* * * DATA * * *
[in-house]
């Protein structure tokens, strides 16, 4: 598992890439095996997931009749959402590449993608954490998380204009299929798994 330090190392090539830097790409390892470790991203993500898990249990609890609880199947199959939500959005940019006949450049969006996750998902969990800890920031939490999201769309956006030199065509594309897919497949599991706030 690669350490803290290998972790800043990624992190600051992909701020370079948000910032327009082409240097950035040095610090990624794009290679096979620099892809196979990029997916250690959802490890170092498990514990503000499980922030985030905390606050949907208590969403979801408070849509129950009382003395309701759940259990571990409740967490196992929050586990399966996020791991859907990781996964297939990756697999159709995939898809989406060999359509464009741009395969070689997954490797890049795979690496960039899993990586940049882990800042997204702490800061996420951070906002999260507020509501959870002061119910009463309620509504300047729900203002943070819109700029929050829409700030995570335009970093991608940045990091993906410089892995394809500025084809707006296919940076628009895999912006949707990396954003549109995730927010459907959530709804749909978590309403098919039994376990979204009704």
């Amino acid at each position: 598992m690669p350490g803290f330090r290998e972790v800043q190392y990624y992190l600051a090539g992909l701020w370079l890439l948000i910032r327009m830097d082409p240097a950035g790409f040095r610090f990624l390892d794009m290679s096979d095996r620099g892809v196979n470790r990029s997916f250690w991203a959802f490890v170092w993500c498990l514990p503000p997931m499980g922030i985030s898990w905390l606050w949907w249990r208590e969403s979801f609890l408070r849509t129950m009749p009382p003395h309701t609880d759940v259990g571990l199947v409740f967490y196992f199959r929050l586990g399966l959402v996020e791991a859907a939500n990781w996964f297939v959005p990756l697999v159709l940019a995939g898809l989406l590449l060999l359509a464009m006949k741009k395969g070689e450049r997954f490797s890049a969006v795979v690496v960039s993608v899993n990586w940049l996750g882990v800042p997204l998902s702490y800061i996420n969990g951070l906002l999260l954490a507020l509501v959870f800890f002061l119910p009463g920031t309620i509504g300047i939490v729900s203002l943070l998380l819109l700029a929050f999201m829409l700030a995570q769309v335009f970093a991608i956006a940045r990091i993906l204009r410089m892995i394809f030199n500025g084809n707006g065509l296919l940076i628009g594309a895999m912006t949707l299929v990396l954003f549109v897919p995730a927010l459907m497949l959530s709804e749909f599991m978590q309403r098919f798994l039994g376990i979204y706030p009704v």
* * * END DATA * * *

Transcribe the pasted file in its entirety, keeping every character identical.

[in-house]
């Protein structure tokens, strides 16, 4: 598992890439095996997931009749959402590449993608954490998380204009299929798994 330090190392090539830097790409390892470790991203993500898990249990609890609880199947199959939500959005940019006949450049969006996750998902969990800890920031939490999201769309956006030199065509594309897919497949599991706030 690669350490803290290998972790800043990624992190600051992909701020370079948000910032327009082409240097950035040095610090990624794009290679096979620099892809196979990029997916250690959802490890170092498990514990503000499980922030985030905390606050949907208590969403979801408070849509129950009382003395309701759940259990571990409740967490196992929050586990399966996020791991859907990781996964297939990756697999159709995939898809989406060999359509464009741009395969070689997954490797890049795979690496960039899993990586940049882990800042997204702490800061996420951070906002999260507020509501959870002061119910009463309620509504300047729900203002943070819109700029929050829409700030995570335009970093991608940045990091993906410089892995394809500025084809707006296919940076628009895999912006949707990396954003549109995730927010459907959530709804749909978590309403098919039994376990979204009704």
């Amino acid at each position: 598992m690669p350490g803290f330090r290998e972790v800043q190392y990624y992190l600051a090539g992909l701020w370079l890439l948000i910032r327009m830097d082409p240097a950035g790409f040095r610090f990624l390892d794009m290679s096979d095996r620099g892809v196979n470790r990029s997916f250690w991203a959802f490890v170092w993500c498990l514990p503000p997931m499980g922030i985030s898990w905390l606050w949907w249990r208590e969403s979801f609890l408070r849509t129950m009749p009382p003395h309701t609880d759940v259990g571990l199947v409740f967490y196992f199959r929050l586990g399966l959402v996020e791991a859907a939500n990781w996964f297939v959005p990756l697999v159709l940019a995939g898809l989406l590449l060999l359509a464009m006949k741009k395969g070689e450049r997954f490797s890049a969006v795979v690496v960039s993608v899993n990586w940049l996750g882990v800042p997204l998902s702490y800061i996420n969990g951070l906002l999260l954490a507020l509501v959870f800890f002061l119910p009463g920031t309620i509504g300047i939490v729900s203002l943070l998380l819109l700029a929050f999201m829409l700030a995570q769309v335009f970093a991608i956006a940045r990091i993906l204009r410089m892995i394809f030199n500025g084809n707006g065509l296919l940076i628009g594309a895999m912006t949707l299929v990396l954003f549109v897919p995730a927010l459907m497949l959530s709804e749909f599991m978590q309403r098919f798994l039994g376990i979204y706030p009704v």